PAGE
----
Survival of the Sickest CD: Survival of the Sickest CD

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How did a deadly genetic disease help our ancestors survive the bubonic plagues of Europe? Was diabetes evolution's response to the last Ice Age? Will a visit to the tanning salon help bring down your cholesterol? Why do we age? Why are some people immune to HIV? Can your genes be turned on—or off?

Survival of the Sickest reveals the answers to these and many other questions as it unravels the amazing connections between evolution, disease, and...

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Overview

How did a deadly genetic disease help our ancestors survive the bubonic plagues of Europe? Was diabetes evolution's response to the last Ice Age? Will a visit to the tanning salon help bring down your cholesterol? Why do we age? Why are some people immune to HIV? Can your genes be turned on—or off?

Survival of the Sickest reveals the answers to these and many other questions as it unravels the amazing connections between evolution, disease, and human health today.

Joining the ranks of modern myth busters, Dr. Sharon Moalem turns our current understanding of illness on its head and challenges us to fundamentally change the way we think about our bodies, our health, and our relationship to just about every other living thing on earth, from plants and animals to insects and bacteria.

Survival of the Sickest is filled with fascinating insights and cutting-edge research, presented in a way that is both accessible and utterly absorbing. This is a book about the interconnectedness of all life on earth—and, especially, what that means for us.

Read it. You're already living it.

Read by Eric Conger

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Editorial Reviews

From Barnes & Noble
This fascinating book was prompted by one nagging question: Why hasn't evolution rooted out all the debilitating hereditary diseases that still plague us? Neurogenetics specialist Dr. Sharon Moalem thinks that he knows the answer. According to him, diabetes, hemochromatosis, cystic fibrosis, and sickle cell anemia exist because each offers evolutionary advantages to offset its negative consequences. He asserts, for instance, that diabetes might be the byproduct of a mechanism that helped humans survive the Ice Age. Survival of the Sickest also helps explains why African Americans living in northern climes might suffer from vitamin D deficiencies and why Asians have a lower tolerance for alcohol than Europeans.
Publishers Weekly
Moalem, a medical student with a Ph.D. in neurogenetics, asks a number of provocative questions, such as why debilitating hereditary diseases persist in humans and why we suffer from the consequences of aging. His approach to these questions is solidly rooted in evolutionary theory, and he capably demonstrates that each disease confers a selective advantage to individuals who carry either one or two alleles for inherited diseases. But very little is new; the principles, if not every particular, that Moalem addresses have been covered in Randolph Nesse and George Williams's Why We Get Sick, among others. Whether he is discussing hemochromatosis (a disorder that causes massive amounts of iron to accumulate in individuals), diabetes or sickle cell anemia, his conclusion is always the same: each condition offers enough positive evolutionary advantages to offset the negative consequences, and this message is repeated over and over. Additionally, Moalem's endless puns and simple jokes wear thin, but his light style makes for easy reading for readers new to this subject. (Feb.) Copyright 2006 Reed Business Information.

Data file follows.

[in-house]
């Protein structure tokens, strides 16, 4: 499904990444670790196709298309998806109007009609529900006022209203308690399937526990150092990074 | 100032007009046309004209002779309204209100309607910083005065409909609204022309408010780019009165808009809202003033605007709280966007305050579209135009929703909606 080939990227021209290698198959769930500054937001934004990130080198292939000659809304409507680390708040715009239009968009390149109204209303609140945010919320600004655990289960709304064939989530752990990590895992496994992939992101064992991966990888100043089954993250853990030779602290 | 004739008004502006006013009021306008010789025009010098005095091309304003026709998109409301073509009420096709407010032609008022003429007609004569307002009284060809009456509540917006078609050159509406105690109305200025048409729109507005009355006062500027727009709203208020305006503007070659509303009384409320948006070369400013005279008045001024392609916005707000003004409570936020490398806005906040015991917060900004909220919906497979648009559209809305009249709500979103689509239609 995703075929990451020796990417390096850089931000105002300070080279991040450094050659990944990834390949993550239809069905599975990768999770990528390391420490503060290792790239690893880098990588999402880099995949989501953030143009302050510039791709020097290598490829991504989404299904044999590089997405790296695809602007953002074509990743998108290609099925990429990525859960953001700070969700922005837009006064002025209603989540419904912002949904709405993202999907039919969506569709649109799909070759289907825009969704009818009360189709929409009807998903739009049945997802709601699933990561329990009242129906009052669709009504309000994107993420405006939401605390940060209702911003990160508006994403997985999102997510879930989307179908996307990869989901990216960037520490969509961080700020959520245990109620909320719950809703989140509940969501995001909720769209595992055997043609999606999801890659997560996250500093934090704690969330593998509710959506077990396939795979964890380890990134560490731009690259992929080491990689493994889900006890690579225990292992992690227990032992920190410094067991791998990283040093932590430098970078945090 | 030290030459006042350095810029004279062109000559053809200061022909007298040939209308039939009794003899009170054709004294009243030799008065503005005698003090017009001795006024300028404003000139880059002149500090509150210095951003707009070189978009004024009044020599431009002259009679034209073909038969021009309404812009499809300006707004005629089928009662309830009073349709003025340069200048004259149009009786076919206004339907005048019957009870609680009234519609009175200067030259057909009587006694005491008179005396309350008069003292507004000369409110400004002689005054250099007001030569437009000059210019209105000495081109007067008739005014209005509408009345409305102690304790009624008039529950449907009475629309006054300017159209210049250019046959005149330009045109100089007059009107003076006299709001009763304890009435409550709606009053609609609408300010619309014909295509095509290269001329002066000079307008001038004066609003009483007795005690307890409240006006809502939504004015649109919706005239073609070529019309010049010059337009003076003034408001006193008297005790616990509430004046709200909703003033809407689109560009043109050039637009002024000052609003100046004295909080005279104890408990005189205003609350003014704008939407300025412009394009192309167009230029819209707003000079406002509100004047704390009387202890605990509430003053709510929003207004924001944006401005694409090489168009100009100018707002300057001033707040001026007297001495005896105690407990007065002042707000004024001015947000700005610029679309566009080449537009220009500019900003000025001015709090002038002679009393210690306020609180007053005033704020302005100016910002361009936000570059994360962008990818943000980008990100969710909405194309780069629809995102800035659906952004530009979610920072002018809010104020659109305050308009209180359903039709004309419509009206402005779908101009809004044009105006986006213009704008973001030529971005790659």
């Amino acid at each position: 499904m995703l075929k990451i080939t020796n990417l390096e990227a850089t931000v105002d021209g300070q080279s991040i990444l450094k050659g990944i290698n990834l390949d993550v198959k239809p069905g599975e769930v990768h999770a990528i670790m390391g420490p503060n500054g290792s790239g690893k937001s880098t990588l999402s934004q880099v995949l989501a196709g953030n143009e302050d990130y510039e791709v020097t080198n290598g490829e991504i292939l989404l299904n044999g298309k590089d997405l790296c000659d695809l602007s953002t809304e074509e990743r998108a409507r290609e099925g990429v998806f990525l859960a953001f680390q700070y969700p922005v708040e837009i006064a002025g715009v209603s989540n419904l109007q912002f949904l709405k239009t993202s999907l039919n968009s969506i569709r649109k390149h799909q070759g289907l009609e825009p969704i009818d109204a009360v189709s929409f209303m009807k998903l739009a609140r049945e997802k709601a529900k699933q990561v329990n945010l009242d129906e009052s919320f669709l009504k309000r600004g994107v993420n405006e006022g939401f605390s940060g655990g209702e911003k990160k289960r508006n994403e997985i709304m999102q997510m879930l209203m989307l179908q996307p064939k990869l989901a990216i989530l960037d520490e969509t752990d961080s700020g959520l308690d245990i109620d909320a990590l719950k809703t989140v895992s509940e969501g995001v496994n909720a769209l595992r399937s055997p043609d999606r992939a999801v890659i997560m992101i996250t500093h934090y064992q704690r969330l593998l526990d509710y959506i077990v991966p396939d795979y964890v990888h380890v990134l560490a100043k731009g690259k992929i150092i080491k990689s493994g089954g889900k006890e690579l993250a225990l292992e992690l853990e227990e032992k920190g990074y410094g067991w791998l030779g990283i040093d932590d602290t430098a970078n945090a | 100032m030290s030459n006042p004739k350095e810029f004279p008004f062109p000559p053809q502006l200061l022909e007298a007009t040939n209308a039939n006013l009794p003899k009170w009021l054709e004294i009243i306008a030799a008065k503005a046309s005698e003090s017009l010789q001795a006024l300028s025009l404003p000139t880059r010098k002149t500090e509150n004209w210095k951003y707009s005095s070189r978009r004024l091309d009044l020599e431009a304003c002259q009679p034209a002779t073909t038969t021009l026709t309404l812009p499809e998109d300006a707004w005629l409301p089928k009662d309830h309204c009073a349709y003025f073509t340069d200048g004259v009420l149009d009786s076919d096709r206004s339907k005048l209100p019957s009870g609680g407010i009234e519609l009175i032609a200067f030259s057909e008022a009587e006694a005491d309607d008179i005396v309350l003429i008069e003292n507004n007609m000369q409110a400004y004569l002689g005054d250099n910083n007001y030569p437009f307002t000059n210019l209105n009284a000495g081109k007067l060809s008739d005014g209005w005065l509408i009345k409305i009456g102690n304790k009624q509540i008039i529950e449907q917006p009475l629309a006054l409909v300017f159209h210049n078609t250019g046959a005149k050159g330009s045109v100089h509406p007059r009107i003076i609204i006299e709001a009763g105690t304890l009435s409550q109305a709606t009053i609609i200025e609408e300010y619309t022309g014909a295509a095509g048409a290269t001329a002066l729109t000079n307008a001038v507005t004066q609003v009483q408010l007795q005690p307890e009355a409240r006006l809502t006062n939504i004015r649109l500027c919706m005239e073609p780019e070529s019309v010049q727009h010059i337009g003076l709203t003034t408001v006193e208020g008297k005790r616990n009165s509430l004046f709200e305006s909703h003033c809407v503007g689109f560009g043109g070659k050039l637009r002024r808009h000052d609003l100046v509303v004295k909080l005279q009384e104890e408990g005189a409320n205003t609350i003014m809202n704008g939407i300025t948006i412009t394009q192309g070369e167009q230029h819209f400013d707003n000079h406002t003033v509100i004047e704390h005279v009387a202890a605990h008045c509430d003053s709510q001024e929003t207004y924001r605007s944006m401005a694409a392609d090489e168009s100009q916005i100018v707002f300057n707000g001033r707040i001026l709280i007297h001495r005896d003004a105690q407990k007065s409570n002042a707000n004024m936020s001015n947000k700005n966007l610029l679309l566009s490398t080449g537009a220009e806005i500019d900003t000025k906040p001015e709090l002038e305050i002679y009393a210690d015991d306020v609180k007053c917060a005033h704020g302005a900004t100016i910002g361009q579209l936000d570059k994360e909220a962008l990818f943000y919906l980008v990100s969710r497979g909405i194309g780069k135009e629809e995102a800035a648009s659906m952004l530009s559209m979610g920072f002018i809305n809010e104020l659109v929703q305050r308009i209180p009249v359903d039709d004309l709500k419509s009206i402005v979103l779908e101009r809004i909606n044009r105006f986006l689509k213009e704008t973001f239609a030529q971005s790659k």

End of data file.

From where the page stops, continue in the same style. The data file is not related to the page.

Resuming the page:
Library Journal

History does not always receive a great deal of attention in the scientific disciplines, yet this book shows us exactly why it shouldn't be ignored, even in the more analytical areas of genetics and medicine. Moalem (Ph.D., neurogenetics & evolutionary medicine) uses numerous examples to show how analyzing history might help explain why a certain genetic trait that seems useless—even harmful—to us now made perfect sense in our ancestors' environment. He also introduces such recent research topics as host manipulation, noncoding DNA, and epigenetics. The particularly coherent writing style makes complex ideas accessible to people without a science background. With the book's emphasis on evolution's goals of survival and reproduction, readers will gain insights into why evolution may have selected for certain traits and why having that insight may better our lives. Highly recommended for general audiences. [See Prepub Alert, LJ6/15/06.]
—Tina Neville Copyright 2007 Reed Business Information

Kirkus Reviews